Wednesday, December 5, 2012

Ships: Historical Turning Point?

Or simply fair practice? These are the questions those of us with an interest in marine history have to ask ourselves - and will no doubt speculate upon for years to come - as the case of the Spanish treasure ship Nuestra Senora de las Mercedes now comes to its inevitable conclusion.

La Nuestra, whose name means "Our Lady of the Mercies" in English, was sunk by the British off the coast of Portugal in the Battle of Cape Santa Maria on October 5, 1804. She lay below wave, without any serious attempts by the Spanish government to locate her, until 2007. In that year she was discovered, claimed and excavated by the marine recovery company Odyssey Marine Exploration.

Odyssey, who has worked with various governments in the past including the U.S. and Britain, has also been vilified by others. One Odyssey team was famously - and publicly - fired upon by the French navy. The entire event was captured on film for a piece on The Discovery Channel. Odyssey's most pivotal stand off with any government came when Spain claimed the excavation of La Nuestra to be an "expoliation" or illegal grab of the country's "historical artifacts." Spain filed a suit in U.S. court and a judge in Florida's Federal Court of Appeals ruled that all artifacts attached to La Nuestra officially belonged to Spain.

The enormous trove, which included gold and silver coins in the hundereds of thousands as well as jewelry, religious statuary and furnishings, was officially handed over to Spain by Odyssey in February of this year.

While, on the face of it, this seems only fair, the ruling of the Florida judge could effectively sound the death knell for exploration of the kind Odyssey is so very expert at. Why should Odyssey or any other company spend their own money amounting to millions of dollars to locate, identify, excavate, clean et cetera any ship and its cargo when the ultimate outcome will yeild them zero in the way of profit? We are none of us prepared to work that hard for "free." Risking life and limb to bring forth the world's maritime history should have some pay off, shouldn't it?

Meanwhile, imagining that government's like Spain's would be willing to partner with companies like Odyssey is most probably a pipe dream. Where, just exactly, would the money come from? There's a reason why Odyssey is out finding shipwrecks and the many governments who can claim them as artifacts are not.

It is far easier to pounce in a court filing after all the hard work is done. A judge in Florida has made it possible for any other country to do the same thing. Precedent, legally speaking, is precedent.

On a final note, this very brief article from ABC News makes it quite clear, without coming out and saying so, that Spanish authorities basically have no idea what they will do with their haul. At this point, some of the artifacts will be put on display. From there, it appears to be anyone's guess.

Header: Four Frigates Capturing Spanish Treasure Ships October 5, 1804 by Francis Sartorius c 1807 via Wikipedia


Timmy! said...

Sounds pretty bogus to me,Pauline. I guess the lesson here is that if you find a shipwreck, don't tell anyone about it and sell what you find as quietly as possible. And if you find a ship from Spain, better leave it where it lies...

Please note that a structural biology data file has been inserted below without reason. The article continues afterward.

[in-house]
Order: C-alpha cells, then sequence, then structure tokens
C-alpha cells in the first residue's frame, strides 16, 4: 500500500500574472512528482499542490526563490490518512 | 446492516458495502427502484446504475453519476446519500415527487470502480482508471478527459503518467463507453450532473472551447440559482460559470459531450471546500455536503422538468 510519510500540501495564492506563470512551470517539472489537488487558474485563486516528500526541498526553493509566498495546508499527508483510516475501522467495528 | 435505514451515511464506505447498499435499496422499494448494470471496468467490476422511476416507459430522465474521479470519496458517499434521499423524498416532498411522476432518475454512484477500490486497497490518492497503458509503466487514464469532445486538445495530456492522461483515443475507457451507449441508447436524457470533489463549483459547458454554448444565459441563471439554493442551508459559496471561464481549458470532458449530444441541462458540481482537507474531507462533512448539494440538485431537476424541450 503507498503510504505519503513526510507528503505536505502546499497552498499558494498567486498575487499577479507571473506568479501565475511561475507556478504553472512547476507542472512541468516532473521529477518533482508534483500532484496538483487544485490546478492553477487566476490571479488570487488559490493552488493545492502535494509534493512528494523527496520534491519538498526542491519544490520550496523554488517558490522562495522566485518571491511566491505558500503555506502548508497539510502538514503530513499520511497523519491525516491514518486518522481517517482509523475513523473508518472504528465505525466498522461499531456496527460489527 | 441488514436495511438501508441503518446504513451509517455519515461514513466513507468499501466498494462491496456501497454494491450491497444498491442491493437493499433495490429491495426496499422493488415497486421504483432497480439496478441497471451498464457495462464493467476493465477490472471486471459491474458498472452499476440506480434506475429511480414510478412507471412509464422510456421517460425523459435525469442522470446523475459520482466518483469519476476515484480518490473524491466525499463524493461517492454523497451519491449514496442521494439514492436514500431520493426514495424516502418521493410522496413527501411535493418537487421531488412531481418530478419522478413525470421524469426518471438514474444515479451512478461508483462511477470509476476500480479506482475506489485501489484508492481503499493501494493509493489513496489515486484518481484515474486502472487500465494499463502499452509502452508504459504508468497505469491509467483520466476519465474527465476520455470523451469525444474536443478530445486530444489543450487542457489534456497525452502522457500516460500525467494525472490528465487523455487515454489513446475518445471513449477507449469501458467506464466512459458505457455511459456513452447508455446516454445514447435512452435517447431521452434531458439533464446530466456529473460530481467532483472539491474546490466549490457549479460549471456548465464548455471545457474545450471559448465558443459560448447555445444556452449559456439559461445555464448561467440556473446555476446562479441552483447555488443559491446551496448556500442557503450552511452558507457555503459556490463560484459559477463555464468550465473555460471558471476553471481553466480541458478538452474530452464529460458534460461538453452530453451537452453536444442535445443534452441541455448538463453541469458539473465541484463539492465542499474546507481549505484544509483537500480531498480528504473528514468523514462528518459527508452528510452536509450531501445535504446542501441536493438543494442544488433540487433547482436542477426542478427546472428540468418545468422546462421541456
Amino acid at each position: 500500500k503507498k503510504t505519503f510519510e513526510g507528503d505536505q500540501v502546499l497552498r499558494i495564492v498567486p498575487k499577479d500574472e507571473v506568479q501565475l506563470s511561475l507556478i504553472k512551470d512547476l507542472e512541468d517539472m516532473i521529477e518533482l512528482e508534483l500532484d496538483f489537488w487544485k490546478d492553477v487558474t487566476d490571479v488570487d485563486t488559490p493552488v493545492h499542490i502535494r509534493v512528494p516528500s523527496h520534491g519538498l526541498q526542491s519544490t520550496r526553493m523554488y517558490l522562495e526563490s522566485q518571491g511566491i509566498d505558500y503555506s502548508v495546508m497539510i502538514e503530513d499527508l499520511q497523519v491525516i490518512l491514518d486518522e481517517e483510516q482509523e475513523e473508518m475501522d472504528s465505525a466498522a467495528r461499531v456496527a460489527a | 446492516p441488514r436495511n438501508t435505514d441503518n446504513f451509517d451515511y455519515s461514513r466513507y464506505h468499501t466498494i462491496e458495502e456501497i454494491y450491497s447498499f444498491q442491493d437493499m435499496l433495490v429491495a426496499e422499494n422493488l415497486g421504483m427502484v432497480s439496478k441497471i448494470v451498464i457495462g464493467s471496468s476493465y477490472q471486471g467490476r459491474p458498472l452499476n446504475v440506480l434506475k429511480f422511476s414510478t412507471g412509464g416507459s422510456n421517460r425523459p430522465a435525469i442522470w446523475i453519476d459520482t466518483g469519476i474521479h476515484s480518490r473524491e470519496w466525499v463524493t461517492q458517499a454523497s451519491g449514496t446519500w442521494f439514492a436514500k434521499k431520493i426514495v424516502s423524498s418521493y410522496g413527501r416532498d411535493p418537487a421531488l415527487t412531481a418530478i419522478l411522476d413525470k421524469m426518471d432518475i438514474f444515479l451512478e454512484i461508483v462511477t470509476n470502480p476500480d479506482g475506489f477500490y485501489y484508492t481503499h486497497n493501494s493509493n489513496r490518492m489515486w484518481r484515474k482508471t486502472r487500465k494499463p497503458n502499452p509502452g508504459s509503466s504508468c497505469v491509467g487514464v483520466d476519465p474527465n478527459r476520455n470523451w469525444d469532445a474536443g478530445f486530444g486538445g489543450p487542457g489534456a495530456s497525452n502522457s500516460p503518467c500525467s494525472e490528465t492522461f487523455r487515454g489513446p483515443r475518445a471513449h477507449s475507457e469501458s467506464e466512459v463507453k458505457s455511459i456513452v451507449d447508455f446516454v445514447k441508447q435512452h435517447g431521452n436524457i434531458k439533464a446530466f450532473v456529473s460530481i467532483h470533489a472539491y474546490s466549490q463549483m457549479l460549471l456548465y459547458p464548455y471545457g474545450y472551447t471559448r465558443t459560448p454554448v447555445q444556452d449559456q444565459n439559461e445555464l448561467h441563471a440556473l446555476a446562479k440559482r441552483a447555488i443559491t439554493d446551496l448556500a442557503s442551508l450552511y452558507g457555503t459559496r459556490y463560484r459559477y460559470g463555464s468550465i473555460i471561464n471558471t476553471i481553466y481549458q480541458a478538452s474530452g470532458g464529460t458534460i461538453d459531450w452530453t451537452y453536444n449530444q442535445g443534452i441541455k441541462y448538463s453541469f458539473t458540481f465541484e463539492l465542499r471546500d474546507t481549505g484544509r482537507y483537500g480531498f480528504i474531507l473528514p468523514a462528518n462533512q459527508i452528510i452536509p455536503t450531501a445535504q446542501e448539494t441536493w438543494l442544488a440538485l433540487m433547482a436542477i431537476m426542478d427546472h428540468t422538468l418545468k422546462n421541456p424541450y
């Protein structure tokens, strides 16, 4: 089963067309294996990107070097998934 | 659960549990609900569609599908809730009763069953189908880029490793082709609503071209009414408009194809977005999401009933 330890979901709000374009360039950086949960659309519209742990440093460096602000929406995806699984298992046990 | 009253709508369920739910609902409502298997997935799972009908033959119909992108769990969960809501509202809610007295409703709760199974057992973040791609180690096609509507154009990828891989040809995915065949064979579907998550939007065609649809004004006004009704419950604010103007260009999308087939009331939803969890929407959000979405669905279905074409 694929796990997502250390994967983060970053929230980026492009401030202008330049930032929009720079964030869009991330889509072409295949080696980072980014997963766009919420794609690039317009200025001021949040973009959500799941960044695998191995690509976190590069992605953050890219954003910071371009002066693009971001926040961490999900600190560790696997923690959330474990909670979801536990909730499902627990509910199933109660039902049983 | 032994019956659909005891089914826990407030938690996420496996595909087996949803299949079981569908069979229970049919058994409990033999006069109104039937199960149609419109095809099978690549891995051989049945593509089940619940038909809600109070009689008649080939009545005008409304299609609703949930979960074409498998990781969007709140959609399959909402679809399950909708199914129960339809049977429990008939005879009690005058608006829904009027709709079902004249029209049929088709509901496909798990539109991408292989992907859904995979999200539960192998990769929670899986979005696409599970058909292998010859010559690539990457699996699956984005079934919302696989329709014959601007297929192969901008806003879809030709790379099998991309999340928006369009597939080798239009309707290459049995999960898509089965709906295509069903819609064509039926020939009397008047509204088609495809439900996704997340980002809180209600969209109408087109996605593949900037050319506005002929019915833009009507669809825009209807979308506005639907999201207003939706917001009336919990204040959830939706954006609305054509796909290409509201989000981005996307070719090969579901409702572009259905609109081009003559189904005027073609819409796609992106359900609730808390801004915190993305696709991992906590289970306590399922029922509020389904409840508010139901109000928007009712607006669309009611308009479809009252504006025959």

Pauline said...

Having studied archaeology, and participated in more than one dig, I have a pretty clear idea of the international laws governing artifacts. Treasure hunting, however, has previously been outside those laws but this finding on the part of a U.S. appeals court seems to change that, to my mind. Since treasure hunting has often been focused on marine artifacts, we may see a (swift?) decline in the revelation of same. And that means everybody - not just citizens of the country from whence the shipwreck originated - loses out on learning more about the world's nautical history. It seems to me the real culprit here is the legal system. But then what's new about that?

Blue Lou Logan said...

To get to an archaeological site on land, you might need a pickup truck. To dig, you sit in the dirt with a trowel. To preserve, you put your artifact in a Ziplock bag.

To get to an archaeological site at sea, you need a boat, perhaps a rather large boat. To dig, you have to dive with tanks and use a hose with compressed air. To preserve, you will need specialized holding tanks.

These are drastic simplifications, but the point is this: Underwater archaeology is dramatically more logistically complex than 'regular' archaeology, which in turn makes it more expensive. Not many universities are going to have the funding to maintain a fleet, a staff of professional divers, and a lab big enough to handle cannons and anchors. "Treasure hunters," on the other hand, being private ventures, DO.

It's not just that Spain will have no idea what to do. It's also that the label "treasure hunter" has to be removed. They are practicing careful applied archaeology, and whether it's Odyssey or Barry Clifford, they are the best men out there, perhaps the only men out there, who can do the job.

Pauline said...

I agree 110% Lou. Unfortunately, we may see a downturn in these sort of discoveries for all the reasons you mentioned. Or that's my fear, anyway.